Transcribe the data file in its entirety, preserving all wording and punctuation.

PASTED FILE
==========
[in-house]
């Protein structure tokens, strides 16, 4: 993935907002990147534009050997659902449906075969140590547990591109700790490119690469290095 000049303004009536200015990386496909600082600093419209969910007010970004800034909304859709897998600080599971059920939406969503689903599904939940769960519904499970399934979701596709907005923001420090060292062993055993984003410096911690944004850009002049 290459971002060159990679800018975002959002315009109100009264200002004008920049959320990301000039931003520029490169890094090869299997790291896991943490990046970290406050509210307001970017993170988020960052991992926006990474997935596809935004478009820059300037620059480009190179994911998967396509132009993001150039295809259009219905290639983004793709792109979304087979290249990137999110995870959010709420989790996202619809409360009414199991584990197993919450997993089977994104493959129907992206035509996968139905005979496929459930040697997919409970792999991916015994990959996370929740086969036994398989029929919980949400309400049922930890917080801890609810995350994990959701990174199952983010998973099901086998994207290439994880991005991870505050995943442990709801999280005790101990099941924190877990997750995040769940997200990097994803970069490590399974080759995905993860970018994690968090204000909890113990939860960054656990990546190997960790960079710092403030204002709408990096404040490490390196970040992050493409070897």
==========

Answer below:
[in-house]
């Protein structure tokens, strides 16, 4: 993935907002990147534009050997659902449906075969140590547990591109700790490119690469290095 000049303004009536200015990386496909600082600093419209969910007010970004800034909304859709897998600080599971059920939406969503689903599904939940769960519904499970399934979701596709907005923001420090060292062993055993984003410096911690944004850009002049 290459971002060159990679800018975002959002315009109100009264200002004008920049959320990301000039931003520029490169890094090869299997790291896991943490990046970290406050509210307001970017993170988020960052991992926006990474997935596809935004478009820059300037620059480009190179994911998967396509132009993001150039295809259009219905290639983004793709792109979304087979290249990137999110995870959010709420989790996202619809409360009414199991584990197993919450997993089977994104493959129907992206035509996968139905005979496929459930040697997919409970792999991916015994990959996370929740086969036994398989029929919980949400309400049922930890917080801890609810995350994990959701990174199952983010998973099901086998994207290439994880991005991870505050995943442990709801999280005790101990099941924190877990997750995040769940997200990097994803970069490590399974080759995905993860970018994690968090204000909890113990939860960054656990990546190997960790960079710092403030204002709408990096404040490490390196970040992050493409070897």